The infamous story of Benjamin Barker, a.k.a. Sweeney Todd, who sets up a barber shop down in London which is the basis for a sinister partnership with his fellow tenant, Mrs. Lovett. Based on the hit Broadway musical.
In the Victorian London, the barber Benjamin Barker is married to the gorgeous Lucy and they have a lovely child, Johanna. The beauty of Lucy attracts the attention of the corrupt Judge Turpin, who falsely accuses the barber of a crime that he did not commit and abuses Lucy later after gaining custody of her. After fifteen years in exile, Benjamin returns to London under the new identity of Sweeney Todd, seeking revenge against Turpin. He meets the widow Mrs. Lovett who is the owner of a meat pie shop who tells him that Lucy swallowed arsenic many years ago, and Turpin assigned himself tutor of Johanna. He opens a barber shop above her store, initiating a crime rampage against those who made him suffer and lose his beloved family. Written by
Claudio Carvalho, Rio de Janeiro, Brazil
Composer Stephen Sondheim, notoriously protective of his stage works, long resisted offers to film this story. When Tim Burton expressed interest, however, Sondheim relented when pleased with Burton's vision for the project, and on the condition that the composer would maintain casting approval. Burton would only agree to direct, with Johnny Depp in the lead, and though Sondheim feared Depp's vocals would be too "rock oriented," the composer approved the actor after a vocal audition. To approve the casting of Helena Bonham Carter, and to combat any rumor of nepotism (as Carter and Burton were romantically involved), the actress sent Sondheim no less than twelve audition tapes of her singing. Very impressed with her vocals, Sondheim immediately approved the actress. Also, in his recent book about his career as a songwriter, "Finishing the Hat," Sondheim states this is the only adaptation of one of his works for the screen, for which he approves. See more »
In the "by the sea" song fantasy sequence at the beach, Mrs. Lovett is shown wearing sunglasses, which weren't invented for outdoor wear until 1929, and her bathing suit is more of the fashion worn at the end of the 19th century. Sweeney Todd is also wearing a late Victorian suit. The movie is set in 1846. One must remember, though, that this is Mrs. Lovett's fantasy. For all we know, she could've been the first person to conceive these fashions. See more »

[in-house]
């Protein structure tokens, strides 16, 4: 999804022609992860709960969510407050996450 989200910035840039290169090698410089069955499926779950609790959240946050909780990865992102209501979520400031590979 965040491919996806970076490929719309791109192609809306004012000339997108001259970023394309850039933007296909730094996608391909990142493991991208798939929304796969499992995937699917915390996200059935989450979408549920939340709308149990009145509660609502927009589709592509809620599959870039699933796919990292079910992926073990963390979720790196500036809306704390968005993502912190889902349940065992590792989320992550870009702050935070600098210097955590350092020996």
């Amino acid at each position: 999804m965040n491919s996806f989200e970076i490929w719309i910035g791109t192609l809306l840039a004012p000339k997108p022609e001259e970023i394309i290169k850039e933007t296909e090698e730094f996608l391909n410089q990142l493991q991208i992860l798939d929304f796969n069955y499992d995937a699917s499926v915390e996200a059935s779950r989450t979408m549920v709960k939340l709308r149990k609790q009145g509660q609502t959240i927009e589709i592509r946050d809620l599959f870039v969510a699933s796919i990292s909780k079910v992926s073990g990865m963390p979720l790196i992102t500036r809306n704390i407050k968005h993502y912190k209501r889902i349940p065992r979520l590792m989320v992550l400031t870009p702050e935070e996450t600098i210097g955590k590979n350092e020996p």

I have sailed the world, beheld its wonders, from the Dardanelles to the mountains of Peru. But there's no place like London.
No, there's no place like London.
You are young. Life has been kind to you. You will learn.
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"At last, my arm is complete again." Sweeney Todd as he admires one of his efficient razors after a long absence.
I'm not sure Tim Burton's Sweeney Todd is "grand," but I'm confident it's in the best Grand Guignol tradition of sensational stage horror given its name from that little theater in early 20th century Paris that specialized in sensationally ghoulish productions. I am also sure that no one in film is better able to play the titular butcher than the shape-shifting, ever-naughty Johnny Depp.
The opening song "No Place Like London" hints to Anglophiles like me that it won't be my usual tour of West End theaters, rather a seedy, dangerous place where Mac the Knife would be more at home. Throughout the musical, Steven Sondheim's lyrics expressively revel in the amoral, throat-slicing world that Sweeney and his adoring meatpie lady, Nellie Lovett (Helena Bonham-Carter), wallow in as he prepares to take revenge on the equally amoral Judge Turpin (Alan Rickman), who dispatched Todd to prison early on to get his beautiful young wife. Hence Sweeney's revenge inclination.
Sweeney's lyric best expresses the wildly murderous world, hardly the usual province of musicals: "Alright! You, Sir?/No one's in the chair come on, come on/Sweeney's waiting/I want you bleeders./You sir! Too sir?/Welcome to the grave./I will have vengeance./I will have salvation . . . ." Yes, it's Sleepy-Hollow, Corpse-Bride Tim Burton's movie with blood spouting like red paint from a pressure gun contrasting the somber, almost black and white underside of London. When one of the children bites into a pie with a finger in it (shades of our contemporary law suits!), the audience doesn't even gasp, given the omnipresence of bloody bodies.
There is no more interesting musical this year, even considering the enchanting Once. In the end, it is unsettling, unsavory, and unusual. Burton does better than anyone else in juxtaposing horror with innocence.
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